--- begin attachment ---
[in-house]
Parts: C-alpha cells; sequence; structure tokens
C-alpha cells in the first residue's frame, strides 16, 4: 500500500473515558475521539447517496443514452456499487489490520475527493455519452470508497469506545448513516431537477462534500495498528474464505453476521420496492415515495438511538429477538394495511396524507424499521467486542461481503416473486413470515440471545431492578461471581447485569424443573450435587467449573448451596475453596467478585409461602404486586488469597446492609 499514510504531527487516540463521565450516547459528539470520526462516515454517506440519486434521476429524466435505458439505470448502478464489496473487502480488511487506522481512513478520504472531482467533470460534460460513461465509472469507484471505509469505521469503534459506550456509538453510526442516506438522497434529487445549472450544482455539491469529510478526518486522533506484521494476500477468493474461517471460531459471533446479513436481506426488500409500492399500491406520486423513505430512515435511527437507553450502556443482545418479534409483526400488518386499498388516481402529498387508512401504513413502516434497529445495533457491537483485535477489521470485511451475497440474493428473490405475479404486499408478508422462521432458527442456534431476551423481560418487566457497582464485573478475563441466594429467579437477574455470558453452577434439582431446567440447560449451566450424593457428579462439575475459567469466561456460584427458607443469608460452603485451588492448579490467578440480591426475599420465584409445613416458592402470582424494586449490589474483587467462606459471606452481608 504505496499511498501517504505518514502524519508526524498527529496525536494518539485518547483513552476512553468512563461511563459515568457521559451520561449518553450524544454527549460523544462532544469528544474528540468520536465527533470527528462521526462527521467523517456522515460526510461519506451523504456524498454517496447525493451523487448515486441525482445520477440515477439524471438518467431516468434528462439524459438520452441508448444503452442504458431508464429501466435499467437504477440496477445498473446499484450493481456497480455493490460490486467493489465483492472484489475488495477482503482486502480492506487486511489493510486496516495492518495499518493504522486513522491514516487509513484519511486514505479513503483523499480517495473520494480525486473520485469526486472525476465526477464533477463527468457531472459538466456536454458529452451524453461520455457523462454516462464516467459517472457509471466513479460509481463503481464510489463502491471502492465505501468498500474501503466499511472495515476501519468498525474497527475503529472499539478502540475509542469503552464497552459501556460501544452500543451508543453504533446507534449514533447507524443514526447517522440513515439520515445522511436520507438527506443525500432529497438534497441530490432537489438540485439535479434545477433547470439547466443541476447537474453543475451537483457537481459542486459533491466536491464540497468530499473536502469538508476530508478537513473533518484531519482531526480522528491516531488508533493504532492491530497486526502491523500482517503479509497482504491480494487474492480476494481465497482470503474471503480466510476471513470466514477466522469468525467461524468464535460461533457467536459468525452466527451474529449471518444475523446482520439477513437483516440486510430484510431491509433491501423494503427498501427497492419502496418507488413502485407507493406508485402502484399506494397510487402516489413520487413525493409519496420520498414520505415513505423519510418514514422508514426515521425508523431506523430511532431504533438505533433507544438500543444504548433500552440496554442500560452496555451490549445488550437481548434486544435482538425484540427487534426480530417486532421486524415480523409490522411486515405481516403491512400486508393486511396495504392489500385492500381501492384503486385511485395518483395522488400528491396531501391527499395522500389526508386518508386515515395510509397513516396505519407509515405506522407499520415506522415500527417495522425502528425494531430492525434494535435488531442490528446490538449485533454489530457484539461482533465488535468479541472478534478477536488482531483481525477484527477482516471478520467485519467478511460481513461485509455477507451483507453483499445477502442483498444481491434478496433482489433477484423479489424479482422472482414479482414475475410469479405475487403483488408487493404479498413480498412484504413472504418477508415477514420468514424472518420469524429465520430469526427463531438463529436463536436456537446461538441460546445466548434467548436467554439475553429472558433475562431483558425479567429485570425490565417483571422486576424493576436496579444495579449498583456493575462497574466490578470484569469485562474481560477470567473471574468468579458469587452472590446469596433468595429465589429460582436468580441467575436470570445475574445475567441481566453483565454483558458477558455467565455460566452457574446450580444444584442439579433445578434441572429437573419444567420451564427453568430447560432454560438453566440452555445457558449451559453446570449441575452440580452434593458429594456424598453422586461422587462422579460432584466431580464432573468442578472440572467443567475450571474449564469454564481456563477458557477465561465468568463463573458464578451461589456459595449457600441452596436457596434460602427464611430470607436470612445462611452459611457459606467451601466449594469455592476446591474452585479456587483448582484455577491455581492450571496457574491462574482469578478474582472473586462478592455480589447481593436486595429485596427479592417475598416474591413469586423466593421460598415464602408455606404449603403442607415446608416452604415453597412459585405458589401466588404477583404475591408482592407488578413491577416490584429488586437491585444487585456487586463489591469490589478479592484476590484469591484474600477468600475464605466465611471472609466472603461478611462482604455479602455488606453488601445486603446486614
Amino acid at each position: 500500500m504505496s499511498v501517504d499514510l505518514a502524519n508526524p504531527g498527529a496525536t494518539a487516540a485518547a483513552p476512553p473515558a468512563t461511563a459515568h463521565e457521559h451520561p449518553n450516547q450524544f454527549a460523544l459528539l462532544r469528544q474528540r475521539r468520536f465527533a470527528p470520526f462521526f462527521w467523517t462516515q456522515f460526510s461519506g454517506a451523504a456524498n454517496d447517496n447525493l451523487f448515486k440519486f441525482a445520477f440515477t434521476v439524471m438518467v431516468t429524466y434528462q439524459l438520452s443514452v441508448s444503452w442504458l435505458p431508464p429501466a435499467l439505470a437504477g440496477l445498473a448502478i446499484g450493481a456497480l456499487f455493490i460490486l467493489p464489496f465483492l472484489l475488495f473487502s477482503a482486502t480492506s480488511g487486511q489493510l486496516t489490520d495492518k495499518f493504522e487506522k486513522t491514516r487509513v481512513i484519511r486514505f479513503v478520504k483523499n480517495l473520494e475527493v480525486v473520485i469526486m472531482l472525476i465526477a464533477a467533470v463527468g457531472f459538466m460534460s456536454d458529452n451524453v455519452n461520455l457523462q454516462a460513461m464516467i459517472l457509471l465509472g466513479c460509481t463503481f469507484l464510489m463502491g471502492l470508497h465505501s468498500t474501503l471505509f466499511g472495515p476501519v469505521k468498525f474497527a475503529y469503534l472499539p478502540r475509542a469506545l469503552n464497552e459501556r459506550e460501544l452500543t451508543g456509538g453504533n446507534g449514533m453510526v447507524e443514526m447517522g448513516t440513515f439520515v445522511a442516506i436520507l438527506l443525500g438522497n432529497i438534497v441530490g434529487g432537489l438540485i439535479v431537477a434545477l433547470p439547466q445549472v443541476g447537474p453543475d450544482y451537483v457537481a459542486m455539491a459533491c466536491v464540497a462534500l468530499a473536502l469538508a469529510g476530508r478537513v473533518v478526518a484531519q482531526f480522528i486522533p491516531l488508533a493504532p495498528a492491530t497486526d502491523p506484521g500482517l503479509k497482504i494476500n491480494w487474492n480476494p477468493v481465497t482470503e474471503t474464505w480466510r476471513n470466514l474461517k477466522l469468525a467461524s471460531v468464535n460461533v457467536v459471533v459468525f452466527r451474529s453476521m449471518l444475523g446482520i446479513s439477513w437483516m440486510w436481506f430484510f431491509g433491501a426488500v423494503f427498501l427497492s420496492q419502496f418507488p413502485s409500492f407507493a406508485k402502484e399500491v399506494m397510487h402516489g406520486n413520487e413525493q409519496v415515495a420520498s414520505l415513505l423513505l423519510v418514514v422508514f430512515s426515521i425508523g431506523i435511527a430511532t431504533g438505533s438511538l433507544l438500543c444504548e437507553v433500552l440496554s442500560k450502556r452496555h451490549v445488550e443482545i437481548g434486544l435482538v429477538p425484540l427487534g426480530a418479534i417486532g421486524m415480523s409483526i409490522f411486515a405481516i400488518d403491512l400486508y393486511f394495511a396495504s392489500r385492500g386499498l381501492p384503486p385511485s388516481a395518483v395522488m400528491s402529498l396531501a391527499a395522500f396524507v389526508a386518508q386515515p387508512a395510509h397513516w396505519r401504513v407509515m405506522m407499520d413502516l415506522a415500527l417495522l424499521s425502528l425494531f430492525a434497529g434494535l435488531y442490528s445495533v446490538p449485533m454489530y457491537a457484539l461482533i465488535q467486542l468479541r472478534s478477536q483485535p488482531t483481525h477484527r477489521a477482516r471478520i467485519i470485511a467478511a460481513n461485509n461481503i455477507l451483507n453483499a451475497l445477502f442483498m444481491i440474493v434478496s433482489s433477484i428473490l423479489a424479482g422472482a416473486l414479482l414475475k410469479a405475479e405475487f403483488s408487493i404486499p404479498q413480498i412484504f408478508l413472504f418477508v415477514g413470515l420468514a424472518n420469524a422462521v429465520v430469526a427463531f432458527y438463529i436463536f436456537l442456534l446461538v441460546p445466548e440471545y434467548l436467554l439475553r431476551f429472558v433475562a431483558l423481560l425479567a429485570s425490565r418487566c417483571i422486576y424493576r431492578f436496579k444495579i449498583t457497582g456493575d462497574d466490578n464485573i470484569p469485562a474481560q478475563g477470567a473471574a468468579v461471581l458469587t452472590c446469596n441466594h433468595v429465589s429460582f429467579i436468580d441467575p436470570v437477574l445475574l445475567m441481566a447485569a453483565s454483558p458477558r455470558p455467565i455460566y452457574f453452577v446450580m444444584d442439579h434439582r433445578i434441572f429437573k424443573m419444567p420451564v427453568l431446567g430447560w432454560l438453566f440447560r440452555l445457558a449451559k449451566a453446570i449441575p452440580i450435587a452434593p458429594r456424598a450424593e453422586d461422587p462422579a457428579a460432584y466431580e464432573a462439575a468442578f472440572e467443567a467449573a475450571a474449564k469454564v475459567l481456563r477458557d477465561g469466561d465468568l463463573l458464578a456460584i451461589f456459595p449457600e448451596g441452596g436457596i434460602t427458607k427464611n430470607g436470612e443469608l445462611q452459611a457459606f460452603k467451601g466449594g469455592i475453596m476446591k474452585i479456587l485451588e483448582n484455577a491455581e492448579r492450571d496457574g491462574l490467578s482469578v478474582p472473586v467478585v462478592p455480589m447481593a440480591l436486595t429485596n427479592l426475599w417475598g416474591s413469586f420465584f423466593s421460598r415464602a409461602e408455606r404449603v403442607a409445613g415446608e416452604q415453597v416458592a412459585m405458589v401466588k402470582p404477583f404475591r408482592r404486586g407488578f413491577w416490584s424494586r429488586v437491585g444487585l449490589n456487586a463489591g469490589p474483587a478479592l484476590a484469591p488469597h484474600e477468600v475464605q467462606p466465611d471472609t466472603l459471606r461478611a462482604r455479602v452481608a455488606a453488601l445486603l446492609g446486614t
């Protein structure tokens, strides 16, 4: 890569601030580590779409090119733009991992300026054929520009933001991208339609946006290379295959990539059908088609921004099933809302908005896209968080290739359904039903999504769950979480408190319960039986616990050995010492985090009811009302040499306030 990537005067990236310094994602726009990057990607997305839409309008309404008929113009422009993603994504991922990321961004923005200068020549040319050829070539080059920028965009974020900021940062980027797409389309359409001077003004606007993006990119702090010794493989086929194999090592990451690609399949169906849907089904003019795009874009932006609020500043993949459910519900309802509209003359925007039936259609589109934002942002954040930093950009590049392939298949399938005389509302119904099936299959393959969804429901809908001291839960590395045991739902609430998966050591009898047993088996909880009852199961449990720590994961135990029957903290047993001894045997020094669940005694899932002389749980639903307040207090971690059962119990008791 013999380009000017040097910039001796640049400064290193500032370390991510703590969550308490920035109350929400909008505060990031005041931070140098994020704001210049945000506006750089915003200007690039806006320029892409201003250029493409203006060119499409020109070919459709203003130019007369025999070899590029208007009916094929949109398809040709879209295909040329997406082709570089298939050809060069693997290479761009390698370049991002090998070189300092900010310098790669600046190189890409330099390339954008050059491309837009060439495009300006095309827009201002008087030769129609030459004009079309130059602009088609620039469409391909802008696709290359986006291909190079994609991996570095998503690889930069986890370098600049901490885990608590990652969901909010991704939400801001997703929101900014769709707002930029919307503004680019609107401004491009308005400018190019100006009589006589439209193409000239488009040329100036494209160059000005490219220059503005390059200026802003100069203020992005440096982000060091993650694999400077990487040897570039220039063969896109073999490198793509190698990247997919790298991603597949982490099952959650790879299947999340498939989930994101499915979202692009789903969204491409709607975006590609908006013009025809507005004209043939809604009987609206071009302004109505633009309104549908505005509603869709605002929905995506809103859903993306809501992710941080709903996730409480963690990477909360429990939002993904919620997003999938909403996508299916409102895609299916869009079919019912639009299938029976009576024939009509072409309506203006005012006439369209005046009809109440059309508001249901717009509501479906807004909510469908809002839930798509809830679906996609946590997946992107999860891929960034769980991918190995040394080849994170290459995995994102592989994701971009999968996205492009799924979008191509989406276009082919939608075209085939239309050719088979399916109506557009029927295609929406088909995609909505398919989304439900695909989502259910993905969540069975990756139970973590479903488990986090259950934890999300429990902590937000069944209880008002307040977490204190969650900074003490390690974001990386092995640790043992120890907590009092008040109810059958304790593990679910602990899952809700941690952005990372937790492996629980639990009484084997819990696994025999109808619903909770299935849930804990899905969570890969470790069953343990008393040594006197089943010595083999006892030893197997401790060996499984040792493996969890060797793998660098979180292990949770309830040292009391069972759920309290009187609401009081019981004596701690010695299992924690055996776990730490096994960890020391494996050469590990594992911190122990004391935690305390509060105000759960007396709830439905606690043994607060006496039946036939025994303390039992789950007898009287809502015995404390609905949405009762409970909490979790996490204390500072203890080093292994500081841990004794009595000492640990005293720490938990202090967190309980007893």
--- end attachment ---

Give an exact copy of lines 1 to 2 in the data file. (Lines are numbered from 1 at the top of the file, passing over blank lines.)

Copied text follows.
[in-house]
Parts: C-alpha cells; sequence; structure tokens